Last Call Review of draft-ietf-6man-deprecate-atomfrag-generation-06
review-ietf-6man-deprecate-atomfrag-generation-06-secdir-lc-wierenga-2016-08-19-00

Request Review of draft-ietf-6man-deprecate-atomfrag-generation
Requested rev. no specific revision (document currently at 08)
Type Last Call Review
Team Security Area Directorate (secdir)
Deadline 2016-08-22
Requested 2016-08-11
Authors Fernando Gont, Will LIU, Tore Anderson
Draft last updated 2016-08-19
Completed reviews Genart Last Call review of -07 by Joel Halpern (diff)
Intdir Early review of -06 by Carlos Bernardos (diff)
Intdir Early review of -06 by Ted Lemon (diff)
Secdir Last Call review of -06 by Klaas Wierenga (diff)
Assignment Reviewer Klaas Wierenga 
State Completed
Review review-ietf-6man-deprecate-atomfrag-generation-06-secdir-lc-wierenga-2016-08-19
Reviewed rev. 06 (document currently at 08)
Review result Ready
Review completed: 2016-08-19

Review
review-ietf-6man-deprecate-atomfrag-generation-06-secdir-lc-wierenga-2016-08-19




Hi,
















I have reviewed this document as part of the security directorate's  
ongoing effort to review all IETF documents being processed by the  
IESG.  These comments were written primarily for the benefit of the  
security area directors.  Document editors and WG chairs should treat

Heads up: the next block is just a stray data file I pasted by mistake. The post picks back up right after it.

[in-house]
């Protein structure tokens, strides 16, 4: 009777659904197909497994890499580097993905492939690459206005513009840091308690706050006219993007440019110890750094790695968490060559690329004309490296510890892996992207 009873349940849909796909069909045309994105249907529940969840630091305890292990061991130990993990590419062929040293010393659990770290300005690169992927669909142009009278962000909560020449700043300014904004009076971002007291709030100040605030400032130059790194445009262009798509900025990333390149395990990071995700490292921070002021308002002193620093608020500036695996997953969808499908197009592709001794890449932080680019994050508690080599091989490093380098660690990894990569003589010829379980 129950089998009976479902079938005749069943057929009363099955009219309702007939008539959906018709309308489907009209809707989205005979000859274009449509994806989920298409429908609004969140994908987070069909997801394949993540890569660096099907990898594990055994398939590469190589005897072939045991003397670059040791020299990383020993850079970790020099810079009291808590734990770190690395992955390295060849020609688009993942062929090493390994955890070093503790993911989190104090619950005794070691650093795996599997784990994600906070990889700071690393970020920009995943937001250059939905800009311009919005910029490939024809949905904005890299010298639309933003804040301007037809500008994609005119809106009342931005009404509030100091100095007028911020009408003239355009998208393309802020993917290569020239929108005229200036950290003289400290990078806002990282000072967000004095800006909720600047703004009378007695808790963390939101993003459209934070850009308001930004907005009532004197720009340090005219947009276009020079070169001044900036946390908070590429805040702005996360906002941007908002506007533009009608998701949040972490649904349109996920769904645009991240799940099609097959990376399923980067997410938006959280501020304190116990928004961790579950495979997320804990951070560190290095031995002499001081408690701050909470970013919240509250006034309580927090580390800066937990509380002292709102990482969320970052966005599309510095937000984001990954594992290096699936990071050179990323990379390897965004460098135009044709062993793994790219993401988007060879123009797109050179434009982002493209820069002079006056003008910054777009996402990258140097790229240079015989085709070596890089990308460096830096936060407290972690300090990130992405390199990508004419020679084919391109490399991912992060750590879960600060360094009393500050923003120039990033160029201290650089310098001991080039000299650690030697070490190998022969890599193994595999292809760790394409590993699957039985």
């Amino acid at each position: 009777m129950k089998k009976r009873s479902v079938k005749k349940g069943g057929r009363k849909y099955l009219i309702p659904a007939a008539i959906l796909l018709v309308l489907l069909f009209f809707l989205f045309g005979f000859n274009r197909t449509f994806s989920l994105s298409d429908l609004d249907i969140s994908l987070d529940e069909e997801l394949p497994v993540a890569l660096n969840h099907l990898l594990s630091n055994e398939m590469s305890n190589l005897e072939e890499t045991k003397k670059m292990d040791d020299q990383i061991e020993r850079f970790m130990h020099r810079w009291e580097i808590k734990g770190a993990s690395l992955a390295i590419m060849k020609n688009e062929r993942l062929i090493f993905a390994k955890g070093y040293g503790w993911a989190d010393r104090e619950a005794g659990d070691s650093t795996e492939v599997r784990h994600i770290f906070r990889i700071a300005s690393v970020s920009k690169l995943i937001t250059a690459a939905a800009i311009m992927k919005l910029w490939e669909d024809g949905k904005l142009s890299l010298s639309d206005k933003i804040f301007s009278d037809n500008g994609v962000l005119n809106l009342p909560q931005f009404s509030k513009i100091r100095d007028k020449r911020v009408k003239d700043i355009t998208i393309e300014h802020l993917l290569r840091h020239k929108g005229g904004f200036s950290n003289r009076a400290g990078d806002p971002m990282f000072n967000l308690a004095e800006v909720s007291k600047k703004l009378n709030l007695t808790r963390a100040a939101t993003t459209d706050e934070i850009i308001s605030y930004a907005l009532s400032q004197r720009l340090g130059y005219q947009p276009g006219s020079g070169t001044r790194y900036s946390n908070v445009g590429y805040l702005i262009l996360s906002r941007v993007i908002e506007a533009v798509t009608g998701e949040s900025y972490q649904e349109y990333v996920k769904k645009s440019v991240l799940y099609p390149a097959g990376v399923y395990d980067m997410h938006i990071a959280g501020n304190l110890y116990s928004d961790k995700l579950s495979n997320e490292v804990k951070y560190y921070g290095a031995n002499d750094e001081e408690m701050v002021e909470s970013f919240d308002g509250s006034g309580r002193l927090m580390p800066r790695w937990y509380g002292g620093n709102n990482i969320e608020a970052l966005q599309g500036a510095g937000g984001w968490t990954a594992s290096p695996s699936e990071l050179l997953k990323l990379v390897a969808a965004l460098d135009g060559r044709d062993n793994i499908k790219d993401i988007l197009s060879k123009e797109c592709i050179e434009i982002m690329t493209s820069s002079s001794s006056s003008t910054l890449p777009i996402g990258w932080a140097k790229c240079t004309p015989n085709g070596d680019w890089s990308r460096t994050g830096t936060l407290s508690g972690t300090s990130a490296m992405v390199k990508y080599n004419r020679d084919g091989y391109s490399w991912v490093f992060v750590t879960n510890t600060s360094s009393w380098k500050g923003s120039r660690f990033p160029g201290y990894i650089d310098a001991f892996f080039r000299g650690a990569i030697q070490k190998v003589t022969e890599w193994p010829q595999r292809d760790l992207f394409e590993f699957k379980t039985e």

these comments just like any other last call comments.











Note: I noticed that there is also a version 07, and i have looked at that. My comments pertain to both versions.














IPv6 allows for specifying ‘atomic fragments’, where the packet is not really fragmented but the ‘fragmented’ header is to indicate that on the path there are network elements in the path that have an MTU size below the mandatory minimum of 1280 for IPv6 (for
 example IPv4/IPv6 translators). According to draft-ietf-6man-deprecate-atomfrag-generation-06 this introduces security risks, and has no benefits, and therefore proposes to remove atomic fragments from IPv6.














I am not at all an IPv6 expert, so my comments may not be valid and feel free to ignore them. But I can’t help thinking that much of the motivation for removal of this feature is in the fact that implementations misbehave. I find that a weak argument. Not being
 an expert, I can not judge well whether removing the feature is harmless, but I would be very cautious with removing extension headers for that reason. 














Fragmentation in itself is an attack vector, but I don’t understand why that is more of a problem with atomic fragments, apart from the aforementioned implementation errors.














Apart from that, I see no glaring security issues, so if there is broad consensus in the WG that this is the right thing to do, I consider the document ready.














Klaas














  










-- 


Klaas Wierenga


Identity Architect




Cisco Cloud Services